The confirmation hearings for Judge Amy Coney Barrett’s nomination to the U.S. Supreme Court are scheduled to begin on Monday, and the coronavirus outbreak from her introduction at the White House will loom over the proceedings.
President Tweety McTreason’s Sept. 26th Rose Garden announcement of Barrett as his choice to succeed the late Justice Ruth Bader Ginsburg was a “superspreader event,” according to Dr. Anthony Fauci. An NBC News tally shows at least 13 attendees tested positive for the coronavirus after the outdoor ceremony and indoor VIP celebration.
Among those who tested positive were Republican Sens. Thom Tillis of North Carolina and Mike Lee of Utah — members of the Judiciary Committee that will be conducting the hearings on Barrett’s nomination.
Lee also interacted with Judiciary Chairman Lindsey Graham, R-S.C., after the Rose Garden event. Graham said he tested negative for the virus last week, but he refused demands from Democratic Senate challenger Jaime Harrison to take another test before their debate in South Carolina on Friday.
Democrats on the 22-member Judiciary Committee, including vice presidential candidate Sen. Kamala Harris, say they’re concerned the hearings could be another superspreader. Three of them asked Graham in a letter last week to delay the hearing to “ensure that we don’t risk the health and safety of fellow Senators, Senate staff, other Senate employees, as well as Judge Barrett and her family.”
Harris, who grilled Supreme Court nominee Brett Kavanaugh in 2018, will be watched for how aggressively she questions Barrett given that the hearings come with about three weeks left in the presidential campaign.
Graham and the Republicans, who are eager to speed the nomination through as quickly as possible for fear they’ll lose control of the Senate and the White House in the November election, have refused to budge.
There will be some coronavirus safety measures in place for the hearings, which are set begin at 9 a.m. ET on Monday and continue through Thursday.
The senators’ seats will be 6-feet apart, as has been standard for Senate hearings during the pandemic, and each senator has wipes, napkins and hand sanitizer at their sear. Senators also can attend remotely, and members of the public will not be allowed into the hearing room.
Monday’s proceedings include opening statements by committee members and Barrett, with the nominee answering questions from the committee on Tuesday. That will be followed by testimony from friends of Barrett and legal experts.
The stakes are high for both sides.
Barrett’s confirmation would cement conservative control of the nation’s highest court, giving them a 6-3 advantage. At 48-years-old, Barrett would become the youngest member of the court and would potentially be able to serve for decades.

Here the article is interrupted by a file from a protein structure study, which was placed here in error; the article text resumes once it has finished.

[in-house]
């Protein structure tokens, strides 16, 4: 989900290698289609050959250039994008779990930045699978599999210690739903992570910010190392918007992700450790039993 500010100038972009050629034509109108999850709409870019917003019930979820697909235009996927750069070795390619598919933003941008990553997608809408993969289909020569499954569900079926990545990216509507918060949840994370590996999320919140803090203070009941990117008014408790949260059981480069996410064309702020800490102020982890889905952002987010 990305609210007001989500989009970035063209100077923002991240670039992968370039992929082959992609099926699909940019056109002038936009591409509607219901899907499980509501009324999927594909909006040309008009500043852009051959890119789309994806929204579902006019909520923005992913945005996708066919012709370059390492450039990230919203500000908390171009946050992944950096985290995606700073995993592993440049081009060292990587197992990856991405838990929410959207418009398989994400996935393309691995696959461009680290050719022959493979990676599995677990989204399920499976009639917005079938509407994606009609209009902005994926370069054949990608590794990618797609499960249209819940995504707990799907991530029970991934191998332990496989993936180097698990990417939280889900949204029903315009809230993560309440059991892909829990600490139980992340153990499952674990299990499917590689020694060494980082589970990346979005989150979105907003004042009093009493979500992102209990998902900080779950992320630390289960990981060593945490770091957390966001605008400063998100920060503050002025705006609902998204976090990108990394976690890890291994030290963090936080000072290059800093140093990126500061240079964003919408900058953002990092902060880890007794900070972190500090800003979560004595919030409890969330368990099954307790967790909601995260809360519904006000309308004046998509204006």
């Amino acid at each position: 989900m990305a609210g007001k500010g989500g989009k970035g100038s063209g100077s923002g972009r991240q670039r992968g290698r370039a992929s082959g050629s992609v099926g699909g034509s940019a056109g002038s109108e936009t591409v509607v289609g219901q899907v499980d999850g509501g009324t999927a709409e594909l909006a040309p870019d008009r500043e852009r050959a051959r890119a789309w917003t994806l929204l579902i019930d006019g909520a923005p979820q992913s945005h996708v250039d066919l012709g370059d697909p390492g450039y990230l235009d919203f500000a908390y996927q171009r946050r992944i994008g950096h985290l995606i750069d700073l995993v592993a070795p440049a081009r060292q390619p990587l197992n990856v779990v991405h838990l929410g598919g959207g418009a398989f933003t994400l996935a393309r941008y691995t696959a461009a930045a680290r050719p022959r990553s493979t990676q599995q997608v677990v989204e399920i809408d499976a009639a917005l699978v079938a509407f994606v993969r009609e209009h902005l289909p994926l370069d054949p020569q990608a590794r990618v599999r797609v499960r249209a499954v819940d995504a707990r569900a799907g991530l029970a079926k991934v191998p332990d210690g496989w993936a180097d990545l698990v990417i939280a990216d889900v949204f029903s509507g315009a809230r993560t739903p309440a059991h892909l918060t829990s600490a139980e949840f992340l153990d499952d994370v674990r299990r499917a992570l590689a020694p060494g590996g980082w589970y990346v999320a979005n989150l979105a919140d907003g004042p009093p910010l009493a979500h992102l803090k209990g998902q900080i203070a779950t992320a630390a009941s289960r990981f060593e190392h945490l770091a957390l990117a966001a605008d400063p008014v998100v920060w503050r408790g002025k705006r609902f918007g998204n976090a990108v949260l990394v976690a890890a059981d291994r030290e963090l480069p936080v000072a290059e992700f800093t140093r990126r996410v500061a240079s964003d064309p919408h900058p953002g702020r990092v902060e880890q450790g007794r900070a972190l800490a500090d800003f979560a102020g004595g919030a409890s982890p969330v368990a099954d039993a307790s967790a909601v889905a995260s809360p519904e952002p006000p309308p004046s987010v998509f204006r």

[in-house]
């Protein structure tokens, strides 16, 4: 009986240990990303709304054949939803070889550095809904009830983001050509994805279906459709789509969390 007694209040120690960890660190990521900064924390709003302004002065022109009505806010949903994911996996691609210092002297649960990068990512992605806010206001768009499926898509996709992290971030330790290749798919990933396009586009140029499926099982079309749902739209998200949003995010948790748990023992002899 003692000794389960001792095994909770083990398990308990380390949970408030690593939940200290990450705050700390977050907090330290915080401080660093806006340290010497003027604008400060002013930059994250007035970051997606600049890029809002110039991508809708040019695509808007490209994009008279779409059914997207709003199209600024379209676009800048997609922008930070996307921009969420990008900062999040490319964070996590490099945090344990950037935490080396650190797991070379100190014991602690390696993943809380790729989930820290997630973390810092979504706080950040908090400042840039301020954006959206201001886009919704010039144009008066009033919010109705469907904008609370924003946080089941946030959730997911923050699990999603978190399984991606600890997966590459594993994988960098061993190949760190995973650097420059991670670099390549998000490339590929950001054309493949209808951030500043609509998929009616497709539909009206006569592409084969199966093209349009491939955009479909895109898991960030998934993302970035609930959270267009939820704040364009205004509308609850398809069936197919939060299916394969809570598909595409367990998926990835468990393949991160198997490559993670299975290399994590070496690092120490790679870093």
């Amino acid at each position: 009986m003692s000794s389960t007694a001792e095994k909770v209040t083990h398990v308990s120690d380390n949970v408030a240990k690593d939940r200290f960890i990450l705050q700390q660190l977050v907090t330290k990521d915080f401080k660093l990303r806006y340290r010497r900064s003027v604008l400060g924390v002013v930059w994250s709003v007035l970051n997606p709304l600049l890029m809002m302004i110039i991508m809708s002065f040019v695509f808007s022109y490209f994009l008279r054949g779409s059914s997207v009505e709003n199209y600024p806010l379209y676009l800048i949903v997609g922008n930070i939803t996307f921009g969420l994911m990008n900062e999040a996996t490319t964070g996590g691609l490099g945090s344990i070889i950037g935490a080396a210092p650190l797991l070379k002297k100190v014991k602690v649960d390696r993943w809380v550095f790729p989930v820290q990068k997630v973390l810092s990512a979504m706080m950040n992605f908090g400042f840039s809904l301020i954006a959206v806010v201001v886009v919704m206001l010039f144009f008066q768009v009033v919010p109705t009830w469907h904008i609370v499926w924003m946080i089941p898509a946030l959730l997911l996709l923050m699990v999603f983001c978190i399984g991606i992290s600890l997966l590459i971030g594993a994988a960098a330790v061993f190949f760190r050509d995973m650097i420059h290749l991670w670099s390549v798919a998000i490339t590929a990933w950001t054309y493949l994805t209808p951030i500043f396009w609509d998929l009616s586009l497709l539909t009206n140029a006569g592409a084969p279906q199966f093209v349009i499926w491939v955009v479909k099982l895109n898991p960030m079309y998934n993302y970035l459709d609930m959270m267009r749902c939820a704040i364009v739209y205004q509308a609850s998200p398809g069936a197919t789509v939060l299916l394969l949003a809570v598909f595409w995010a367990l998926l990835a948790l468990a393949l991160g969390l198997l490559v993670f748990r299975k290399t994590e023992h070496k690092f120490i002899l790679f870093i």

Barrett, who serves on the Seventh Circuit Court of Appeals in Chicago, has been on the bench since 2017, after she was nominated for the job by Trump. Prior to that, the Louisiana native worked briefly in private practice and taught for 15 years at Notre Dame law school, where she earned her law degree.
She was also a law clerk to a federal appeals court judge in Washington and to the late Supreme Court Justice Antonin Scalia, whom she’s called her mentor and an “incalculable influence.”
A devout Catholic, Barrett has the backing of evangelicals who consider her a likely vote to overturn the Roe v. Wade abortion decision. Democrats have said she’s also likely to side against the Affordable Care Act. The high court is scheduled to hear that case on Nov. 10th.
Questions also have been raised about Barrett’s possible association with the People of Praise religious group.
Only three Democrats voted in favor of her nomination in 2017, and none are expected to do so now. They’ve accused the Republicans of being hypocrites for rushing through the nomination in the final weeks of the election after GOP senators refused to even consider then-President Barack Obama’s nominee Merrick Garland in early 2016 because, they argued, it was an election year.
At the hearings, Democrats — who have acknowledged there’s little they can do to derail the nomination — are expected to focus on items that Barrett initially omitted from answers in her Senate questionnaire, including her failure to disclose her participation in a 2006 newspaper ad calling for Roe v. Wade to be overturned and ending its “barbaric legacy.”
Senate Majority Leader Mitch McConnell, R-Ky., has accused the Democrats of exhibiting anti-Catholic bias with their opposition.
During Barrett’s 2017 confirmation hearing, Sen. Dianne Feinstein, D-Calif., questioned whether her beliefs would color her legal judgment and told her, “The dogma lives loudly within you, and that’s a concern.”
Barrett responded, “It’s never appropriate for a judge to impose that judge’s personal convictions, whether they arise from faith or anywhere else, on the law.”
While Democrats have been more restrained with their language since Barrett’s nomination, McConnell said they’ve been using “euphemisms” to suggest she would put her beliefs first.
“The ongoing attacks by Senate Democrats and the media on Judge Barrett’s faith are a disgrace. They demean the confirmation process, disrespect the Constitution and insult millions of American believers,” McConnell said in a statement.
Republicans don’t have much margin for error. Two Republican senators, Lisa Murkowski of Alaska and Susan Collins of Maine have said they wouldn’t vote for any nominee given the proximity to the presidential election.
That leaves Republicans with 51 votes — just enough to confirm Barrett, barring defections or illness. If there’s a 50-50 tie, Vice President Mike Pence could break it.